UK government launches consultation to make pavements more accessible
Thirty-two per cent of people with vision impairments and 48 per cent of wheelchair users were less willing to go out on their own because of pavement parking, according to research from charity Guide Dogs.
Pavements could be made safer for people with disabilities and families under new proposals to ban antisocial parking unveiled by the UK government.
Parking on pavements disproportionately affects people with visual or mobility impairments, those assisted by guide dogs, and wheelchair and mobility scooter users. More than 95% of wheelchair users and people with visual impairments say they had problems with vehicles parked on pavements.
Three options are proposed in the newly-launched consultation – improving the traffic regulation order process to make it easier for councils to prohibit pavement parking in their areas, giving councils powers to fine drivers who park on paths, and a London-style nationwide ban on pavement parking.
However, there is still a major role for cars and other private vehicles, so any future plans will need to take this into consideration.
Commenting on the proposal, Transport Secretary Grant Shapps said: “Parking on pavements means wheelchair users, visually impaired people and parents with pushchairs can be forced into the road, which is not only dangerous but discourages people from making journeys.
“A key part of our green, post-COVID recovery will be encouraging more people to choose active travel, such as walking, so it is vital that we make the nation’s pavements accessible for everyone.”
Pavement parking presents a clear safety risk when parked cars occupy the pavement and force vulnerable pedestrians to move into the road.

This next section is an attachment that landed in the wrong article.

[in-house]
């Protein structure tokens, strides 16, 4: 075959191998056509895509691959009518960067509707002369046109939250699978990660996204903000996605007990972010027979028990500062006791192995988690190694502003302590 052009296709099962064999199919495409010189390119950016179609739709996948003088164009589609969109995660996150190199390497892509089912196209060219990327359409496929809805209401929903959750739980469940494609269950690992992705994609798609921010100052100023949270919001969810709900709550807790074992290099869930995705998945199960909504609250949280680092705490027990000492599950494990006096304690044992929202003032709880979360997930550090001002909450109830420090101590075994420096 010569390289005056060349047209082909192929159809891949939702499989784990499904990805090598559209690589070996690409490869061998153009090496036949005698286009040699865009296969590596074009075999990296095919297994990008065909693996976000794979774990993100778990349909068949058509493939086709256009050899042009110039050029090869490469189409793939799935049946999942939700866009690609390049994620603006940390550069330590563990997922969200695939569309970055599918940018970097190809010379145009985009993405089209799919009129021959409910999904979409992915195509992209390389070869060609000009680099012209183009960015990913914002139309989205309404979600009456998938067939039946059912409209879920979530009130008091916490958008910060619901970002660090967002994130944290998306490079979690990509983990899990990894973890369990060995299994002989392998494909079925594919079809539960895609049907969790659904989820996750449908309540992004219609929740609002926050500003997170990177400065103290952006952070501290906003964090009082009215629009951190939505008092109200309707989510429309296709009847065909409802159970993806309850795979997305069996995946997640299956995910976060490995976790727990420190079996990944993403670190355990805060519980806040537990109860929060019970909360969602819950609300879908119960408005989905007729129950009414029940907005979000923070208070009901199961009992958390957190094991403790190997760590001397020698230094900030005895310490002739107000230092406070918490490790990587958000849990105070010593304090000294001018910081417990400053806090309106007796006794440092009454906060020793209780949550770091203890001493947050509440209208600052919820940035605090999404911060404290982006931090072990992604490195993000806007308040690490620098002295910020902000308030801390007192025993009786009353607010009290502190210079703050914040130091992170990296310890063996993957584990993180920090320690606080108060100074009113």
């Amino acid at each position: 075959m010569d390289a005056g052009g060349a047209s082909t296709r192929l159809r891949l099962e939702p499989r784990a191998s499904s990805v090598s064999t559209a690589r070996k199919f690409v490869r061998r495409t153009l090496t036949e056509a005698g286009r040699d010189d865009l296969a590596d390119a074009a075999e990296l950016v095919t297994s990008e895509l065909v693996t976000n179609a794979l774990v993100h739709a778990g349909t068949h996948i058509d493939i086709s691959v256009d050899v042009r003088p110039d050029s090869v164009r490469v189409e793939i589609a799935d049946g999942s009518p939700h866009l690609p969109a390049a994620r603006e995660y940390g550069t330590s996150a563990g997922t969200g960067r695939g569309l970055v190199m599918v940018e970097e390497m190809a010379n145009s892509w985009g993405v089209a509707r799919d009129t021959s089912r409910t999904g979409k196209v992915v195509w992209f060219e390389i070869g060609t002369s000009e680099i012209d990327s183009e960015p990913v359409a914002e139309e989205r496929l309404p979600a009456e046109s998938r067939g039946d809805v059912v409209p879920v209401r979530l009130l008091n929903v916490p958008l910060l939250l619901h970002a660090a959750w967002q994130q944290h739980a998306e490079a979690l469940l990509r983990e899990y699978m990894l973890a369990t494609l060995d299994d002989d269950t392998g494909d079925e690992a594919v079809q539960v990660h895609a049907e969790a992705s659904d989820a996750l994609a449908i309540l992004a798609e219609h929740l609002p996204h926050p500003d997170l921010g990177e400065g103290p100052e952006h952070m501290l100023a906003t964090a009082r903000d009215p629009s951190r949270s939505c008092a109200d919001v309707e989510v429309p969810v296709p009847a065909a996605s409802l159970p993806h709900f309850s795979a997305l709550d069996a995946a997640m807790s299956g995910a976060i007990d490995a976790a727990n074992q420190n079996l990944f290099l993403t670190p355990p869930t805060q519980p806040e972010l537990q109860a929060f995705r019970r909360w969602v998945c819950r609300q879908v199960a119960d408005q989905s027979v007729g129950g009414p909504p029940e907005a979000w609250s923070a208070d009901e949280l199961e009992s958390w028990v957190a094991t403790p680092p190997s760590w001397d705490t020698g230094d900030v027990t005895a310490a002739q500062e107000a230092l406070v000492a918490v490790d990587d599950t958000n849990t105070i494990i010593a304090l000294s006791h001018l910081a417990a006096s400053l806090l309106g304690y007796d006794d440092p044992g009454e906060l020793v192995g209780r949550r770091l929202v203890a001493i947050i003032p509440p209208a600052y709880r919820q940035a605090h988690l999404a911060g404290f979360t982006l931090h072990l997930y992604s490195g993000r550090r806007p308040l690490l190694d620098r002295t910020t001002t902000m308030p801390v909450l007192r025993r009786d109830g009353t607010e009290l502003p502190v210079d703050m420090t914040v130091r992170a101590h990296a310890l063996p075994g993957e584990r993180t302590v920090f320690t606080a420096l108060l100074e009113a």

Disabled people say pavement parking is a significant barrier to carrying out daily journeys. Recent research from the charity Guide Dogs shows that 32 per cent of people with vision impairments and 48 per cent of wheelchair users were less willing to go out on their own because of pavement parking, decreasing independence and contributing towards isolation.
As many streets were built decades and centuries before the high levels of vehicles currently on roads, any measures will need to ensure the free flow of traffic and access for the emergency services.
The consultation is the government’s latest step to deliver on commitments to make transport equally accessible for all users by 2030, as set out in the Inclusive Transport Strategy.
Stephen Edwards, Director of Policy and Communications at Living Streets, said: “We’re regularly contacted by disabled and older people who feel trapped in their homes because there is not enough room on the pavement for wheelchairs or mobility scooters.
“This has impacted more people during the pandemic with blocked pavements affecting everyone’s ability to physically distance.”